Thursday, March 22, 2012
Snow, violence and our culture
Last year was a little odd too as our spring was colder than usual and wet. Summer, once it finally got here, not the usual May but nearly the end of June, was lovely with a lot of warm dry days, never hot enough to need the room A/C. Summer weather lasted well into October. Snow falling in the mountains was very late with little accumulation on Santiam Pass clear into January. So I wonder if that polar shift they talk about, if it is happening gradually and the earth is doing a little shift without asking any political party...
I have been following what is happening with the murder of Trayvon Martin-- and it was murder whatever the legal system decides to call it in Florida. Their law for self-defense is not meant to cover a big burly guy in an SUV deciding to track a citizen, follow them, intimidate them, and then when the citizen recognizes they are being hunted (but not by who), they try to defend themselves (how would the victim know this wasn't someone out to kill them-- oh wait, it was. Even the man who wrote the law says it needs to re reworded. They figured when they wrote it that it would really be self-defense. This clearly was only self-defense on Trayvon's part.
The sheriff's office in Sanford amazes me but likely when it's a black, they have been used to thinking hey it's gotta be okay because doubtless the black had done something wrong. We have seen many sheriff's offices across this country (Arizona comes to mind) who think exactly that way.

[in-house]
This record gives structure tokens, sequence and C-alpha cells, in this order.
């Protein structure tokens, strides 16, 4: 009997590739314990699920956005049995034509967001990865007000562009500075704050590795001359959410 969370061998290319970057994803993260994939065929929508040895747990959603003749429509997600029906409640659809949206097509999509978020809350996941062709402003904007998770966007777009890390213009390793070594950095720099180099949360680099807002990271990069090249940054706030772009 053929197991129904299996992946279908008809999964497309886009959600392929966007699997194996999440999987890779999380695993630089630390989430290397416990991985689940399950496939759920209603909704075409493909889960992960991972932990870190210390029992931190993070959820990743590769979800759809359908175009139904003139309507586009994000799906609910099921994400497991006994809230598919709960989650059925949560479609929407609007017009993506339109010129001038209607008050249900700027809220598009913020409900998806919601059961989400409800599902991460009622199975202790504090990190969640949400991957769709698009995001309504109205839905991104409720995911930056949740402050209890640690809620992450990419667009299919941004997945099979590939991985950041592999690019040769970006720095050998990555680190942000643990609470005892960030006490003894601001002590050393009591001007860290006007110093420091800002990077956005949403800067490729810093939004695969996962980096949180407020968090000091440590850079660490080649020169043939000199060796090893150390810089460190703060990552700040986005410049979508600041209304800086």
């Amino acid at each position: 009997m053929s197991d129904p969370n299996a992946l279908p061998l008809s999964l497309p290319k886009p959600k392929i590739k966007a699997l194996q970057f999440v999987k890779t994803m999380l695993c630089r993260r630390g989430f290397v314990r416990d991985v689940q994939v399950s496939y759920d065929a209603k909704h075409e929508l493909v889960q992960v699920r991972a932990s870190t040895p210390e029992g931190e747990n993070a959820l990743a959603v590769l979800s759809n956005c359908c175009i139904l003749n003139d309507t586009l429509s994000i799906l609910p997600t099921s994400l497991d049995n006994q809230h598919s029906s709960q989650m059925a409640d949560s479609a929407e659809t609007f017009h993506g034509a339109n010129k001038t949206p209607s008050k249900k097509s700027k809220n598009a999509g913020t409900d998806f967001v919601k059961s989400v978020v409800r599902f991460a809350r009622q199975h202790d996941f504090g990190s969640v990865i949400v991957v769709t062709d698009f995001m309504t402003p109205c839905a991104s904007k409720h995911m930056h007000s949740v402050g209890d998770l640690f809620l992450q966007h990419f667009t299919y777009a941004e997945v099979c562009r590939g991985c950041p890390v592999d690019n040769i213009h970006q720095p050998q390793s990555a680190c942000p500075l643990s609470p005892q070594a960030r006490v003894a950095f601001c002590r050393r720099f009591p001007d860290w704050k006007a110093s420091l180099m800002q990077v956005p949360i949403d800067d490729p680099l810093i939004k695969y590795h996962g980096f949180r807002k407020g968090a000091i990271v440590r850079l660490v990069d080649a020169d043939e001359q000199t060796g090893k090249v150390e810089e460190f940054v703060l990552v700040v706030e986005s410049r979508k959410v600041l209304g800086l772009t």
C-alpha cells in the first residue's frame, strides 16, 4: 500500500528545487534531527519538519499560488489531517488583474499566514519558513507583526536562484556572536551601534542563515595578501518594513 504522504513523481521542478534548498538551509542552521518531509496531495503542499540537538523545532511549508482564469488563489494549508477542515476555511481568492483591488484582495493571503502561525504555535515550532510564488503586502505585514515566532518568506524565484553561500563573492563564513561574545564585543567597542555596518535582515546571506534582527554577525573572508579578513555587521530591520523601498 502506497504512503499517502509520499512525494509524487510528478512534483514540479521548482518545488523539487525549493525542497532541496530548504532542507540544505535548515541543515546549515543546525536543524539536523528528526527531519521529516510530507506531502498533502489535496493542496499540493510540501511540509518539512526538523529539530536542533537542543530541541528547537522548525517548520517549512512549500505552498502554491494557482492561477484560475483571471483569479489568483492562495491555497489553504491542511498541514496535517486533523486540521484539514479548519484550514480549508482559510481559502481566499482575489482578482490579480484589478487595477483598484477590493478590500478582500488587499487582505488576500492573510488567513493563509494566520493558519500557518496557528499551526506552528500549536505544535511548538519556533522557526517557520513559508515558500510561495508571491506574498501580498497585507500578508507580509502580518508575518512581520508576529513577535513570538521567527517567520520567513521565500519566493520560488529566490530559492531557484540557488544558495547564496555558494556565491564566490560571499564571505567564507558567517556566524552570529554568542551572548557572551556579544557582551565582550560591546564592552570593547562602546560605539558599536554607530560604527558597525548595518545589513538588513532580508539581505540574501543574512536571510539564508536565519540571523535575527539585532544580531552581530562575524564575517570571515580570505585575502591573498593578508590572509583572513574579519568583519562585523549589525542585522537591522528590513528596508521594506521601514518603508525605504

But there are saner minds, and I am hoping Florida will realize what this was-- a homicide and I don't mean manslaughter. You follow someone, reveal through tapes that you were angry and out to get them, then when they resist, you, a private citizen, have a right to shoot them dead-- that scenario sounds like self-defense to any sane person? I don't think so.
I get it-- there had been burglaries in that neighborhood. But it could have well have been whites. The idea that a black youth isn't as safe as anyone else to walk the street is horrifying to many of us. Frankly with a vigilante like this guy, any young guy might not be safe. And I've heard of this too many times to not believe the black community is right when they say a young black male is not as safe. From what I have read, it actually was a mixed neighborhood; so the killer had no right to assume anything as he clearly had.
In most states even to prevent a burglary in your home you do not have the right to shoot someone. You only have that right when you are being threatened. What kind of threat could this boy have had beyond a few bruises if he had decided he had to defend himself.
I don't know what kind of man this self-appointed vigilante was. The police there didn't do a drug and alcohol test on him (they did on Trayvon's body). Most people would be feeling awful now not only for the chance of a criminal justice system coming down on them but also that they took the life of someone who was clearly innocent. For all I know, he felt proud of himself though. We aren't hearing there was even much questioning of him or what his reaction was.
I think the reason this has gotten so many of us so upset is we can visualize it being our son, our grandson, and the teen who lives in the neighborhood. We relate to the boy, to his parents, and those of our population who do not (you know who they are, the 30% who are bigots and more worried that they might not have the right to shoot someone themselves), well we know why they are not upset at it.
Maybe I am a Pollyanna but I really do think this will lead to rewritten laws, in states all across this country, because the average Republican doesn't really want this kind of hunt and kill law-- at least not where it involves humans.
I also think there will be a spring here... Although it won't be one with daffodils inside our fenceline (these are from the bulbs that self-planted themselves along the gravel road, just outside our fence, under the shelter of the trees there, as the lambs are eating the blossoms as soon as they open. Theoretically sheep don't eat daffodils...